Billionaire Saadé Family Gives Louvre’s New Department a Major Boost


Man and woman dressed in blazers
Tanya Saadé Zeenny and Rudolph Saadé at the Cedre conference at The Foreign Affairs Ministry in 2018. Ludovic Marin/POOL/AFP via Getty Images

A new curatorial department at the Louvre that will be dedicated to the art of Byzantium and Eastern Christianity is set to receive a major financial boost from one of France’s wealthiest families. The CMA CGM Group, a shipping empire run by the billionaire Saadé family, will support the creation of the department as its first corporate sponsor. While Louvre officials didn’t disclose how much the Saadés will donate through the company, it described the amount as “exceptional,” as reported by Bloomberg.

“The creation of a department within the Louvre Museum is a rare event, which cannot be imagined without the support of major donors who share its values,” said Laurence des Cars, director and president of the Louvre, in a statement. The department has been in the works for more than a decade; Nicolas Sarkozy, then the president of France, called for its creation in 2010. The project was put on pause four years later amid concerns about displaying religious artwork and reshuffling other departments, but development picked back up with the appointment of Des Cars in 2021.

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Located in the Louvre’s Denon wing and scheduled to open by the end of 2027,  the Department of Byzantine and Eastern Christian Art will display more than 20,000 works spanning the origin of Christian images to the 19th Century. It will bring together thousands of pieces scattered across the museum’s eight existing curatorial departments, according to Des Cars, who has previously described the project as reflecting “the reality of our collection which wasn’t visible.”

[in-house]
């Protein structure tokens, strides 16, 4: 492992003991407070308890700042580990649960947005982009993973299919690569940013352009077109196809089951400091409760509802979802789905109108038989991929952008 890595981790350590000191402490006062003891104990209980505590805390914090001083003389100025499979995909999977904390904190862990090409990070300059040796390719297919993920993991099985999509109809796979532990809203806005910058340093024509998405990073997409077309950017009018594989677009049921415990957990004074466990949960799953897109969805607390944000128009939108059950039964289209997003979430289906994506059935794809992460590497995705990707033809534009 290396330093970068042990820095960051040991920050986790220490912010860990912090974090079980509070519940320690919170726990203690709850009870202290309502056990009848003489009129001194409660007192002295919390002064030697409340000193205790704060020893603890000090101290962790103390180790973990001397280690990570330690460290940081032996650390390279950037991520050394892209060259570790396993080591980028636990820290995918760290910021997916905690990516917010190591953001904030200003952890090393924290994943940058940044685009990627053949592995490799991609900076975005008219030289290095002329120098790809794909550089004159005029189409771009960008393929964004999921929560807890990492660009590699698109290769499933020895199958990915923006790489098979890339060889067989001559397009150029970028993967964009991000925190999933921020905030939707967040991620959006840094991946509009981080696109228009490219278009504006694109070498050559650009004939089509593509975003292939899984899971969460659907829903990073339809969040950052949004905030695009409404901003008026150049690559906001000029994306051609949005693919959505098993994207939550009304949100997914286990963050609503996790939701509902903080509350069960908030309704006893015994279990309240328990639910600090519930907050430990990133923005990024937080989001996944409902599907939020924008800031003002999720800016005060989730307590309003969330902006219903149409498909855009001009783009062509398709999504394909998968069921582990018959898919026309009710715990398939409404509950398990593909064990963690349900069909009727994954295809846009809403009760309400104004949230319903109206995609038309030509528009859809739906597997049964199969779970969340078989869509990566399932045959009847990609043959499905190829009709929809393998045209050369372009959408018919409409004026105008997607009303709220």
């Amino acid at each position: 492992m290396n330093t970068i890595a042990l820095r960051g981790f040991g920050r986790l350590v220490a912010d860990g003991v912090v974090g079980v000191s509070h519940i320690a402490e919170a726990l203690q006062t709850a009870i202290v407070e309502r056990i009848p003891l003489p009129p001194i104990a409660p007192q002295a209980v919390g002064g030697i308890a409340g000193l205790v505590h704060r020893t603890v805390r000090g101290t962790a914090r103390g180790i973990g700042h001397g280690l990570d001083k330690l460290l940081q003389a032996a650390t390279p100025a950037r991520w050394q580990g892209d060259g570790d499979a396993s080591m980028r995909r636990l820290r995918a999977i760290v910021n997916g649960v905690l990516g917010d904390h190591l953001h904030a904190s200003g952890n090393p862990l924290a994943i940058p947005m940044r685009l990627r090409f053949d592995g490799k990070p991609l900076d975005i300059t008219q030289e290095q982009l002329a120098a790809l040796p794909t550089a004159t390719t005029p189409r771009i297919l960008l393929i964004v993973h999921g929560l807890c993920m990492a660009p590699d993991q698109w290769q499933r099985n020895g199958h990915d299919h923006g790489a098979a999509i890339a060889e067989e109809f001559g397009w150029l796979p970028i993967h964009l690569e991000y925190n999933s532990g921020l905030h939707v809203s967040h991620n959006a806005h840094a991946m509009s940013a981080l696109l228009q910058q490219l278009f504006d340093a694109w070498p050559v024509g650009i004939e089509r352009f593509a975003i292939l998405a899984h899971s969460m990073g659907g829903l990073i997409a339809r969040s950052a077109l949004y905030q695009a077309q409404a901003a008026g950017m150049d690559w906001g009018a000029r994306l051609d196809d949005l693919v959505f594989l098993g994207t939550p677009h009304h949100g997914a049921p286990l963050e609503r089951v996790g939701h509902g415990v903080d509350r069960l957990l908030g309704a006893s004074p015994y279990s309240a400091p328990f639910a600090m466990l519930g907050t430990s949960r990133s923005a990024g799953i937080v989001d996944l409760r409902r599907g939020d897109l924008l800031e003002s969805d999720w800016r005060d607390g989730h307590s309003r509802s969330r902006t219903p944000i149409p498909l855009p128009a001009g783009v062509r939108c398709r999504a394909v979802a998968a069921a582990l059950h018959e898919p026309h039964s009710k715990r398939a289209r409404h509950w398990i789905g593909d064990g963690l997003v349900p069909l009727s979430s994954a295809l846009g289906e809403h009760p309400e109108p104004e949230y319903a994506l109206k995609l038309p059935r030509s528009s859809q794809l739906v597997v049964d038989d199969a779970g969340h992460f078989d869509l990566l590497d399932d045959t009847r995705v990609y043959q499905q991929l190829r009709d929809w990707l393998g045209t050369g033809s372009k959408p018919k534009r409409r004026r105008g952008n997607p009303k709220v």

View of large museum with triangular glass sculpture placed in front
The Louvre will open its ninth curatorial department in 2027. Oscar Gonzalez/NurPhoto via Getty Images

The Saadés run one of the world’s largest shipping companies

The Saadés have an estimated net worth of $22.2 billion, operating CMA CGM in more than 160 countries and overseeing nearly 590 ships. The company was founded by Jacques Saadé, who died in 2018 at age 81. Originally from Lebanon, Jacques moved to France in the 1970s and began his career by founding the ferry operator Compagnie Maritime d’Affretement (CMA). He acquired the shipping line Compagnie Generale Maritime (CGM) two decades later and formed CMA CGM.

“Deeply attached to its Mediterranean roots, our family group is delighted to be able to introduce as many people as possible to the culture and arts of Byzantium and the Christian communities in the East,” said Tanya Saadé Zeenny, Jacque’s daughter and the deputy managing director of CMA CGM, in a statement. The company, which reported revenue of $47 billion last year, is currently led by Tanya’s brother Rudolphe, who was appointed CEO in 2017.

This won’t be the first time it has funneled money into cultural initiatives. In 2016, the company sponsored a shipping and international commerce-focused installation at the 2016 edition of the Monumenta art show at Grand Palais. It also aided the restoration of the Apollo Basin at the Palace of Versailles and contributed towards the creation of a gallery on maritime economies at London’s National Maritime Museum. And in 2021, CMA CGM partnered up with the Parisian National Museum of Arts and Crafts and the French Embassy in the U.S. to help France gift a second, smaller version of the Statue of Liberty that was transported to New York’s Ellis Island by the shipping company.

Billionaire Saadé Family Gives the Louvre’s New Curatorial Department a Major Boost





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